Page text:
Why the next group of voters Canada’s Conservatives will chase is … unions?

OPINION: Canada’s conservative movement has identified a promising group of voters in coming election contests — labour unions. Don’t laugh
By John Michael McGrath - Published on Nov 03, 2020
Monte McNaughton, the minister of labour, training and skills development, speaks at Queen's Park on June 24. (Richard Lautens/CP)



Erin O’Toole is still moulding the Conservative Party of Canada into the kind of party he wants it to be, and that means exploring new directions. Last week, he delivered a speech to the Canadian Club in Toronto (O’Toole was visiting virtually; there’s a pandemic on) that laid out one of the more interesting pivots a prominent Tory has made in years: a clear and forceful case for labour unions in Canada.

“In the 1950s, one in three private-sector workers were union members; today, it’s closer to one in 25,” O’Toole said Friday. “This was an essential part of the balance between what was good for business and what was good for employees. Today, that balance is dangerously disappearing. Too much power is in the hands of a few corporate and financial elites who have been only too happy to outsource jobs abroad.”

The catch is that it’s easy for a federal Conservative to say sweet things about the labour movement in Canada, because, for the most part, labour policy doesn’t fall under federal jurisdiction. This costs O’Toole nothing: the real work is done by provincial governments.

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So it’s much more interesting that Ontario’s current labour minister, Monte McNaughton, has been making many of the same noises for most of the last year, since he was named to the portfolio in late spring 2019.

“Our party has, quite frankly, made a mistake over the last 20 or 30 years by not reaching out to labour and to workers,” McNaughton says. “To reach out and to help workers, to provide hope and opportunity to them, is vital.”

Before COVID-19 struck, McNaughton had spent months reaching out to labour unions across Ontario; he marched in Toronto’s Labour Day parade in fall 2019. That work continued as the pandemic hit, and McNaughton handled early criticism that construction job sites were not taking public-health measures seriously by sending ministry inspectors and shutting down dozens of sites.

But the government was adamant that the construction sector as a whole could keep working with reasonable regulation, something McNaughton is proud of.

“That kept half a million people working in Ontario, and the track record in construction really is spectacular,” he says. “I think it’s an industry everyone can point to as one that really upped their game.” He and the Ford government have received thanks from both labour and business in the building trades for keeping the sector running despite the pandemic.

Conservatives in both Canada and the United States have been reassessing their approach to the labour movement for some time now. In the U.S., conservative writer Oren Cass began pushing for a renewed labour movement after Donald Trump was elected. (Cass appeared on The Agenda With Steve Paikin last year.) Cass’s formulation of the conservative case for unions is almost verbatim the same one O’Toole made last week: economic growth cannot be measured by GDP alone, civil society needs a measure of equality as well as wealth, and conservatives support the kind of stable households that union jobs can provide.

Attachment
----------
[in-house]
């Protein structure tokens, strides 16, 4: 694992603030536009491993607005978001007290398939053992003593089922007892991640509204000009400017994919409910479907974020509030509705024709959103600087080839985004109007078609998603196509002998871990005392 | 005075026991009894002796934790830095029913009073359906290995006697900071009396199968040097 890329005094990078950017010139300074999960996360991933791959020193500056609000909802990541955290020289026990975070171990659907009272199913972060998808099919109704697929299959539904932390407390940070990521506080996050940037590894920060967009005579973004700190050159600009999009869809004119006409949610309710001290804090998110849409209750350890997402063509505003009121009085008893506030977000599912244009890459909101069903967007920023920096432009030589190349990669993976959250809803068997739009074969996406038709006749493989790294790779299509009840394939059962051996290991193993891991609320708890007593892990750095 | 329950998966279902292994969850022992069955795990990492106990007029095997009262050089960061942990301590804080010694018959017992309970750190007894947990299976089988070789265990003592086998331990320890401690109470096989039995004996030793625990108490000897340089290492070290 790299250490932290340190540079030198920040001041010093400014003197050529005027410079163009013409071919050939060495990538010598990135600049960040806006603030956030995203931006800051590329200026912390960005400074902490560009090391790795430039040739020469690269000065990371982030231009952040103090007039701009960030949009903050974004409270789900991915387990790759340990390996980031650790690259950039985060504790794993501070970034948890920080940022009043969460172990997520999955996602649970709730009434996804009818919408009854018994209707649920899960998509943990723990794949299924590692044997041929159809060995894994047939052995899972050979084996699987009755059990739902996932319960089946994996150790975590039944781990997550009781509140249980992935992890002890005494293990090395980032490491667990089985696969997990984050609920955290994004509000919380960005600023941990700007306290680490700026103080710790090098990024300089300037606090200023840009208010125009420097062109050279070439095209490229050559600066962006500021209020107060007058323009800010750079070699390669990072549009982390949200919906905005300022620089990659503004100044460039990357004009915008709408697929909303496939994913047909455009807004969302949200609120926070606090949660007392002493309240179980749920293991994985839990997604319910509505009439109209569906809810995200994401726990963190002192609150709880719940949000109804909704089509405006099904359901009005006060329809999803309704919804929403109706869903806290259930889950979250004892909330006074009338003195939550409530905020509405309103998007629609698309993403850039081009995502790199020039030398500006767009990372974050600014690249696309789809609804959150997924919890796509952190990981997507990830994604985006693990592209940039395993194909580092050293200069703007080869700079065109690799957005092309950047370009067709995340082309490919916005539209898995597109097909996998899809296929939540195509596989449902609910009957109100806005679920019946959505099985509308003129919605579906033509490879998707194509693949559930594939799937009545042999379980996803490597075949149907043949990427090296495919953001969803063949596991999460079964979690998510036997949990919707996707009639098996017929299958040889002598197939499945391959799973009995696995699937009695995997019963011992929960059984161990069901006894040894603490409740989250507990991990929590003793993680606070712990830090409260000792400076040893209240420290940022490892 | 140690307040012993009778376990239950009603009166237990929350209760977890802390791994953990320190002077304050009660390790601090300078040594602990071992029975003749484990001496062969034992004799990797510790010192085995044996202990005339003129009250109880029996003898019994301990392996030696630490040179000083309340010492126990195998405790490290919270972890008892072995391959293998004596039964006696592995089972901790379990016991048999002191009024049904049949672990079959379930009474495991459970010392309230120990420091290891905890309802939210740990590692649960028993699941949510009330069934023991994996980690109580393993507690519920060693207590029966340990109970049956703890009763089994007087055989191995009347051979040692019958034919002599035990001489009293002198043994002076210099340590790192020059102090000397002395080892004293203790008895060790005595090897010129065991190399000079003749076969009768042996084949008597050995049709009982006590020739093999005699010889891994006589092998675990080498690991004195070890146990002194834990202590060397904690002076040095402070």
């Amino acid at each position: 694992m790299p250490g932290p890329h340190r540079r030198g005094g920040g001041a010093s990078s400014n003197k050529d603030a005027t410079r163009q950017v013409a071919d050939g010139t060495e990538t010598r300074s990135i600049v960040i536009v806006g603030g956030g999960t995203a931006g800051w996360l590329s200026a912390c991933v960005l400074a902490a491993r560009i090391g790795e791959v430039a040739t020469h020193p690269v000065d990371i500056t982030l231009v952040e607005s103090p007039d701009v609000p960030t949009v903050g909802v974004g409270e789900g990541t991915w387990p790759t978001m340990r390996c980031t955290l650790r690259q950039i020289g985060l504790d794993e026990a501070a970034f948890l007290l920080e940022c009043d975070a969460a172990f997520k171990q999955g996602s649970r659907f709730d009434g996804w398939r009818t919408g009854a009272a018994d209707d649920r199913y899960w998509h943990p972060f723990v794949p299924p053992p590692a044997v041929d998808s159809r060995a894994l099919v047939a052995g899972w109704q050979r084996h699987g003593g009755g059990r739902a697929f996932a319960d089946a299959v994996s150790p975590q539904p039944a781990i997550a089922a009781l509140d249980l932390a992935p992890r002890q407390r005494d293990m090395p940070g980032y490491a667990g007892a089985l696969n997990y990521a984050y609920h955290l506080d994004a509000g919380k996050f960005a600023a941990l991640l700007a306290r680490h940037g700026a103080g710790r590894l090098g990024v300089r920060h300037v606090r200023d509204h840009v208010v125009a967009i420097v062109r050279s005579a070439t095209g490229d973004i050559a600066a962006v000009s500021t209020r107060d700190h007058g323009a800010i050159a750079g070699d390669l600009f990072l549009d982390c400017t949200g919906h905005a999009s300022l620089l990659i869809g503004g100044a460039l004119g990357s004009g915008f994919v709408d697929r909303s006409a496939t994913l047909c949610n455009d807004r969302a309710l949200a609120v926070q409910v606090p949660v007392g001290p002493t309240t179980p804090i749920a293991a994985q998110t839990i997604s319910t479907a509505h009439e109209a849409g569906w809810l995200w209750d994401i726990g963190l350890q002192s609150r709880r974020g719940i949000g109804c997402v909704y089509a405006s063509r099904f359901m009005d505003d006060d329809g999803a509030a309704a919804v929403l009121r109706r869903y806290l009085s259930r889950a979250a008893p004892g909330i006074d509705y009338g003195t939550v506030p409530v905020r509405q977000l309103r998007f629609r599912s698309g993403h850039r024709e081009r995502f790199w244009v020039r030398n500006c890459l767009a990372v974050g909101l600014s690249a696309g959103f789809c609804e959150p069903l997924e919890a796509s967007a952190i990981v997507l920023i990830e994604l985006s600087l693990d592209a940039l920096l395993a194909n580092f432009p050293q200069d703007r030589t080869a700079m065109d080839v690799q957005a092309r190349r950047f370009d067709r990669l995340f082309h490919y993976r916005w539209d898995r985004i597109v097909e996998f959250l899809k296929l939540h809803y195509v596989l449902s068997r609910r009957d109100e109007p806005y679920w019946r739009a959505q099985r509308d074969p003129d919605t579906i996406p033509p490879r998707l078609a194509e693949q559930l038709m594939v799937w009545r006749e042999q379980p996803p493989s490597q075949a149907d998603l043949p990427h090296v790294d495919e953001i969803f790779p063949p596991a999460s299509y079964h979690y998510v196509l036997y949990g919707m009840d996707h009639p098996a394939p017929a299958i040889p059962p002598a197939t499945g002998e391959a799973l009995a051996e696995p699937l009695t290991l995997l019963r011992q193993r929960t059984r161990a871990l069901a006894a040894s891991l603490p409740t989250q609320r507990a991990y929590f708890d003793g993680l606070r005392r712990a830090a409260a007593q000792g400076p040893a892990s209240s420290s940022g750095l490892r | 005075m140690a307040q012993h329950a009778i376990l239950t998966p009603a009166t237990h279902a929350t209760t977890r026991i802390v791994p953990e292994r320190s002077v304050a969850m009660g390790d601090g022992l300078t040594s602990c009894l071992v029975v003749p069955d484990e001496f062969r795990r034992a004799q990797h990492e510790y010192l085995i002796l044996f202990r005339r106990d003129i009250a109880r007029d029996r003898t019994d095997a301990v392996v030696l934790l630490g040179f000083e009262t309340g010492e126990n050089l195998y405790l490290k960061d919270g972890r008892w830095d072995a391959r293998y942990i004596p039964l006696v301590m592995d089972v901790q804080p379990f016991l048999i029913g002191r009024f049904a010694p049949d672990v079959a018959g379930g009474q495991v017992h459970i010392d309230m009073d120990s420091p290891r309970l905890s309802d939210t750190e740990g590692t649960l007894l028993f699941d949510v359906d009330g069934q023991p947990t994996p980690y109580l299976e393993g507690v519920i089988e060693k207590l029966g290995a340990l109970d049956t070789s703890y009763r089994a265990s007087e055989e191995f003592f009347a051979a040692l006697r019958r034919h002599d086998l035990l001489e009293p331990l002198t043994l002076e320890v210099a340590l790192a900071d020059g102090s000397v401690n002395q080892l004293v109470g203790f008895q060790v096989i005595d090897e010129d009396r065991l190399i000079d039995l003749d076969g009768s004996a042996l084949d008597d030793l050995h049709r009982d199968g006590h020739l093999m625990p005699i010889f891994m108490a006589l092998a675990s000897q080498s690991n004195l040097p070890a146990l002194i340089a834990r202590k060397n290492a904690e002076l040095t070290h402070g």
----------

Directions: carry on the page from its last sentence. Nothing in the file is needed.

But nice words — and even co-operation — in the face of an emergency are one thing. The labour movement also advocates for actual policy changes that benefit unions and their members. And some of the Ford government’s earliest labour policies after winning the 2018 election involved reversing several measures the Liberal government had implemented, including a promised $15-an-hour minimum wage. When the Making Ontario Open for Business Act passed in November 2018, it also rolled back several provisions that would have made it at least a little easier for unions to organize in Ontario.

“All of those changes were made before I became minister of labour,” McNaughton says carefully, before adding, “I came to this ministry with the belief that labour, government, and business have to work together. I think my actions demonstrate that — not just the outreach, but real actions.”

McNaughton points to the government’s retraining support for laid-off autoworkers and to supports for hospitality workers left unemployed by the pandemic.

But if Tories are interested in reaching out to labour, nobody should expect them to join the ranks of New Democrats anytime soon.

“The left, truthfully, has chosen social justice and identity politics instead of things that matter to families,” McNaughton says. He points to the fact that opposition parties at Queen’s Park have voted against such things as the expansion of natural-gas infrastructure into rural communities — a measure that employs union labour but arguably works against a long-term climate plan (which was one of the reasons that opposition parties dissented in the first place). If the Conservatives do make inroads with the labour movement, it won’t be just because they’ve started to say nice things about unions; McNaughton believes it will be because progressives have left the door open.

“I also believe that good, meaningful jobs change lives and strengthen families. These are values shared by labour and shared by us as Conservatives,” McNaughton says. “I make no bones about it. I’m from Main Street; I come from a small business background. I believe we need to spread opportunity more widely and fairly — and unions have a role to play.”

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